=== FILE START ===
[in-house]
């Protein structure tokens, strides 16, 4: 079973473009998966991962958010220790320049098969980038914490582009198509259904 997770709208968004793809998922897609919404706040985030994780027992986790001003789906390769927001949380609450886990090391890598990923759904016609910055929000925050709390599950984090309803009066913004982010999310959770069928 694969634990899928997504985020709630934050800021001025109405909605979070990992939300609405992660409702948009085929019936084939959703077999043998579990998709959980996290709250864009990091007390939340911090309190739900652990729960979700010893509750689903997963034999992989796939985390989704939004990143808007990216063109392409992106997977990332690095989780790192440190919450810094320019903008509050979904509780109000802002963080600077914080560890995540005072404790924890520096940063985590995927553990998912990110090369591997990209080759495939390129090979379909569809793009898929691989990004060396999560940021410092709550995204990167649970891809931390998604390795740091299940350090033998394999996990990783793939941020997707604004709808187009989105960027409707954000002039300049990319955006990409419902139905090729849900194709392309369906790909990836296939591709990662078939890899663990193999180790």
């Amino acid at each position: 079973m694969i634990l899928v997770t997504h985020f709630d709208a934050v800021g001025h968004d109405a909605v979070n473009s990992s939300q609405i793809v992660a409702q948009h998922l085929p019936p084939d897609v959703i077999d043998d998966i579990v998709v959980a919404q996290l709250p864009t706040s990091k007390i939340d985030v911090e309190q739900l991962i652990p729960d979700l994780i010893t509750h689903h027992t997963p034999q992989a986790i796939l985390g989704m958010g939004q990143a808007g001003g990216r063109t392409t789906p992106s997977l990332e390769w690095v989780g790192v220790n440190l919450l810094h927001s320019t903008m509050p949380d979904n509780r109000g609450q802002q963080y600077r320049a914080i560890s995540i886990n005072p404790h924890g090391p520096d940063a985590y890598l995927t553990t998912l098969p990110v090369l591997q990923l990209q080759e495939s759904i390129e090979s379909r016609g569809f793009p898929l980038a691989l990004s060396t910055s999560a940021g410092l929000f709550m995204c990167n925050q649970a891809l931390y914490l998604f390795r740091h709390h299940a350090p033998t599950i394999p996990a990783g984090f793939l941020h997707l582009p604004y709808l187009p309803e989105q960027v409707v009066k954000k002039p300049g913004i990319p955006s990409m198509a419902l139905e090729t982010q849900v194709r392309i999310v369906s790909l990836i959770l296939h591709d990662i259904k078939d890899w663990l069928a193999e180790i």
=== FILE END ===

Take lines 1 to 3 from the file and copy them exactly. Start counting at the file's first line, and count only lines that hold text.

[in-house]
């Protein structure tokens, strides 16, 4: 079973473009998966991962958010220790320049098969980038914490582009198509259904 997770709208968004793809998922897609919404706040985030994780027992986790001003789906390769927001949380609450886990090391890598990923759904016609910055929000925050709390599950984090309803009066913004982010999310959770069928 694969634990899928997504985020709630934050800021001025109405909605979070990992939300609405992660409702948009085929019936084939959703077999043998579990998709959980996290709250864009990091007390939340911090309190739900652990729960979700010893509750689903997963034999992989796939985390989704939004990143808007990216063109392409992106997977990332690095989780790192440190919450810094320019903008509050979904509780109000802002963080600077914080560890995540005072404790924890520096940063985590995927553990998912990110090369591997990209080759495939390129090979379909569809793009898929691989990004060396999560940021410092709550995204990167649970891809931390998604390795740091299940350090033998394999996990990783793939941020997707604004709808187009989105960027409707954000002039300049990319955006990409419902139905090729849900194709392309369906790909990836296939591709990662078939890899663990193999180790």
């Amino acid at each position: 079973m694969i634990l899928v997770t997504h985020f709630d709208a934050v800021g001025h968004d109405a909605v979070n473009s990992s939300q609405i793809v992660a409702q948009h998922l085929p019936p084939d897609v959703i077999d043998d998966i579990v998709v959980a919404q996290l709250p864009t706040s990091k007390i939340d985030v911090e309190q739900l991962i652990p729960d979700l994780i010893t509750h689903h027992t997963p034999q992989a986790i796939l985390g989704m958010g939004q990143a808007g001003g990216r063109t392409t789906p992106s997977l990332e390769w690095v989780g790192v220790n440190l919450l810094h927001s320019t903008m509050p949380d979904n509780r109000g609450q802002q963080y600077r320049a914080i560890s995540i886990n005072p404790h924890g090391p520096d940063a985590y890598l995927t553990t998912l098969p990110v090369l591997q990923l990209q080759e495939s759904i390129e090979s379909r016609g569809f793009p898929l980038a691989l990004s060396t910055s999560a940021g410092l929000f709550m995204c990167n925050q649970a891809l931390y914490l998604f390795r740091h709390h299940a350090p033998t599950i394999p996990a990783g984090f793939l941020h997707l582009p604004y709808l187009p309803e989105q960027v409707v009066k954000k002039p300049g913004i990319p955006s990409m198509a419902l139905e090729t982010q849900v194709r392309i999310v369906s790909l990836i959770l296939h591709d990662i259904k078939d890899w663990l069928a193999e180790i």